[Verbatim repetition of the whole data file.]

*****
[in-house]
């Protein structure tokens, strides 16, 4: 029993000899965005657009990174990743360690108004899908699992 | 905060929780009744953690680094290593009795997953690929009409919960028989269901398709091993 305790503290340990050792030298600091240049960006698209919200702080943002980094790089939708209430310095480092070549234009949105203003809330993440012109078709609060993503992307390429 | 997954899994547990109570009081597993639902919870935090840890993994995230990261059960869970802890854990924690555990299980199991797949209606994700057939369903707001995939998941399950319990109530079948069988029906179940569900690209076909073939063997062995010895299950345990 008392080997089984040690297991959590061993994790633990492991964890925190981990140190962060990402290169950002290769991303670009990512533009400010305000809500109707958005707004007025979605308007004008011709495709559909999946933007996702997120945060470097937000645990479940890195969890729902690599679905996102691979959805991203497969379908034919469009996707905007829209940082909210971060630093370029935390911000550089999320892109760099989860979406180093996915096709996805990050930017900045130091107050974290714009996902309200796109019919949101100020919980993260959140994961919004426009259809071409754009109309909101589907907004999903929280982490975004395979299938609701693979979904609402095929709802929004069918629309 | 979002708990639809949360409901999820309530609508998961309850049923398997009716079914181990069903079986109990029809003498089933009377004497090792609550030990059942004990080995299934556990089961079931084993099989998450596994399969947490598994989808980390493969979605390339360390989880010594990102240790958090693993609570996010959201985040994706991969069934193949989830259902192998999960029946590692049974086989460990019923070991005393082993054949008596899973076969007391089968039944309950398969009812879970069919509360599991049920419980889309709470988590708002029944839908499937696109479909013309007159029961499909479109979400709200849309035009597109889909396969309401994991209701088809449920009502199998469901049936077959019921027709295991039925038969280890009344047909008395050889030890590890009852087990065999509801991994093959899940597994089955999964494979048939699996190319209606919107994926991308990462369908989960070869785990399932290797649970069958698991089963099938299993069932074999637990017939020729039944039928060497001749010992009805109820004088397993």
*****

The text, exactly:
[in-house]
């Protein structure tokens, strides 16, 4: 029993000899965005657009990174990743360690108004899908699992 | 905060929780009744953690680094290593009795997953690929009409919960028989269901398709091993 305790503290340990050792030298600091240049960006698209919200702080943002980094790089939708209430310095480092070549234009949105203003809330993440012109078709609060993503992307390429 | 997954899994547990109570009081597993639902919870935090840890993994995230990261059960869970802890854990924690555990299980199991797949209606994700057939369903707001995939998941399950319990109530079948069988029906179940569900690209076909073939063997062995010895299950345990 008392080997089984040690297991959590061993994790633990492991964890925190981990140190962060990402290169950002290769991303670009990512533009400010305000809500109707958005707004007025979605308007004008011709495709559909999946933007996702997120945060470097937000645990479940890195969890729902690599679905996102691979959805991203497969379908034919469009996707905007829209940082909210971060630093370029935390911000550089999320892109760099989860979406180093996915096709996805990050930017900045130091107050974290714009996902309200796109019919949101100020919980993260959140994961919004426009259809071409754009109309909101589907907004999903929280982490975004395979299938609701693979979904609402095929709802929004069918629309 | 979002708990639809949360409901999820309530609508998961309850049923398997009716079914181990069903079986109990029809003498089933009377004497090792609550030990059942004990080995299934556990089961079931084993099989998450596994399969947490598994989808980390493969979605390339360390989880010594990102240790958090693993609570996010959201985040994706991969069934193949989830259902192998999960029946590692049974086989460990019923070991005393082993054949008596899973076969007391089968039944309950398969009812879970069919509360599991049920419980889309709470988590708002029944839908499937696109479909013309007159029961499909479109979400709200849309035009597109889909396969309401994991209701088809449920009502199998469901049936077959019921027709295991039925038969280890009344047909008395050889030890590890009852087990065999509801991994093959899940597994089955999964494979048939699996190319209606919107994926991308990462369908989960070869785990399932290797649970069958698991089963099938299993069932074999637990017939020729039944039928060497001749010992009805109820004088397993």